|Publication number||US5613127 A|
|Application number||US 08/457,787|
|Publication date||Mar 18, 1997|
|Filing date||Jun 2, 1995|
|Priority date||Aug 17, 1992|
|Publication number||08457787, 457787, US 5613127 A, US 5613127A, US-A-5613127, US5613127 A, US5613127A|
|Inventors||Wayne L. Schultz|
|Original Assignee||Honeywell Inc.|
|Export Citation||BiBTeX, EndNote, RefMan|
|Patent Citations (12), Non-Patent Citations (2), Referenced by (29), Classifications (9), Legal Events (3)|
|External Links: USPTO, USPTO Assignment, Espacenet|
This application is a continuation, of application Ser. No. 07/931,180, filed Aug. 17, 1992, now abandoned.
1. Field of the Invention
The present invention relates to processors which utilize a clock source to maintain operation and more particularly to a plurality of processors which need to be locked into a synchronous operation with each other by a clock. The present invention is an improvement over copending application of J. R. Goetz entitled "Interrupt Driven, Separately Clocked, Fault Tolerant Processor Sychronization," Ser. No. 07/711,638, filed Jun. 6, 1991, no U.S. Pat. No. 5,233,615 and assigned to the assignee of the present invention.
2. Description of the Prior Art
Some systems require that certain control functions be performed in a redundant manner to prevent faulty operation in the event of a failure in one or more of the redundant control systems. In aircraft operation it is critical that the control thereof never be lost by faulty operation of the control system, and accordingly, two, three and even four parallel control systems, each using separate sensors, information processors and control devices may be employed. The multiple processors receive the same input data and are supposed to produce the same output signals unless something has gone wrong in one of the systems. To determine inconsistencies the outputs are sent to a voter where they are compared, and thus assure that the output data is consistent. This process is often impeded by the clocks in each processor not being exactly synchronized with each other. Although voters are capable of handling minor time differences from each processor, when data is processed at slightly different times in each processor, over a period of time, the difference accumulates so that the output data from one processor will differ more and more with data from another processor until the voter cannot handle the difference and meaningful comparisons become impossible.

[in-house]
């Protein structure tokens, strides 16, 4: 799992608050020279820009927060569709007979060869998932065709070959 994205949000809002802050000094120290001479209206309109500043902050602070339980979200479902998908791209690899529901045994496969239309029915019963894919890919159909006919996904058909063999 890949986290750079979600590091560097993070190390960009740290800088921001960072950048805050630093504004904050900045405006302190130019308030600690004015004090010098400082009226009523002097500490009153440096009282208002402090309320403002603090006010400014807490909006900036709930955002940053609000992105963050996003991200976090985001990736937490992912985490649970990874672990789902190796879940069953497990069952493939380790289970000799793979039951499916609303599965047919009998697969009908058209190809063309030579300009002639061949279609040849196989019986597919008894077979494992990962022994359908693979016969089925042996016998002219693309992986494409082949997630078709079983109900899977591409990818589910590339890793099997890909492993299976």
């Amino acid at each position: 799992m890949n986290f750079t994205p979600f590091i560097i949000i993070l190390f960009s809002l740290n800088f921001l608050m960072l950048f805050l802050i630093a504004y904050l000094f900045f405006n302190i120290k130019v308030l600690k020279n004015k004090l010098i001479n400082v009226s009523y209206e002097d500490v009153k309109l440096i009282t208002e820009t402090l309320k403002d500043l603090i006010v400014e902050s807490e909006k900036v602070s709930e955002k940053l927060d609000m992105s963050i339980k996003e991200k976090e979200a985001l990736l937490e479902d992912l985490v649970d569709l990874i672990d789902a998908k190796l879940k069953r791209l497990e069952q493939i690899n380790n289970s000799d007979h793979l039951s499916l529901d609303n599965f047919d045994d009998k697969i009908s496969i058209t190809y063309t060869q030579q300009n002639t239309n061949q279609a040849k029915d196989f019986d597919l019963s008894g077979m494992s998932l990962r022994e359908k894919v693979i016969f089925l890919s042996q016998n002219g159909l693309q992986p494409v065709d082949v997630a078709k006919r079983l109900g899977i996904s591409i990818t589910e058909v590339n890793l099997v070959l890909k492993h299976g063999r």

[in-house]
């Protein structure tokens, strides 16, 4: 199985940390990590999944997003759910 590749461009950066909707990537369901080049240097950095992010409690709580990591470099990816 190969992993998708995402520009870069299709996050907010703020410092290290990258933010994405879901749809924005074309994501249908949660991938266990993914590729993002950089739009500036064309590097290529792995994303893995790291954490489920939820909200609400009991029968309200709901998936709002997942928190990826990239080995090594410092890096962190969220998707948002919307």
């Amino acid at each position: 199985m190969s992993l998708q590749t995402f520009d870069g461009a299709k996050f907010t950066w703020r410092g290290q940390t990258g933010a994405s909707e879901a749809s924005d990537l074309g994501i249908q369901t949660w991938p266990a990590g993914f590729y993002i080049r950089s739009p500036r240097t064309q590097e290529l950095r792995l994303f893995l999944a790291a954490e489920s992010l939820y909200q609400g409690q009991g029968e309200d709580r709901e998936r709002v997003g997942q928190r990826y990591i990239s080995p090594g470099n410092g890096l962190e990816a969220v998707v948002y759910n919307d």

Some prior art systems utilize a single clock for all of the processors and while this may prevent the problem with synchronism, it produced the problem of the failure of the single clock. Without redundant clocks, the tolerance for failure rate, although small, is still too large for the desired safety requirements.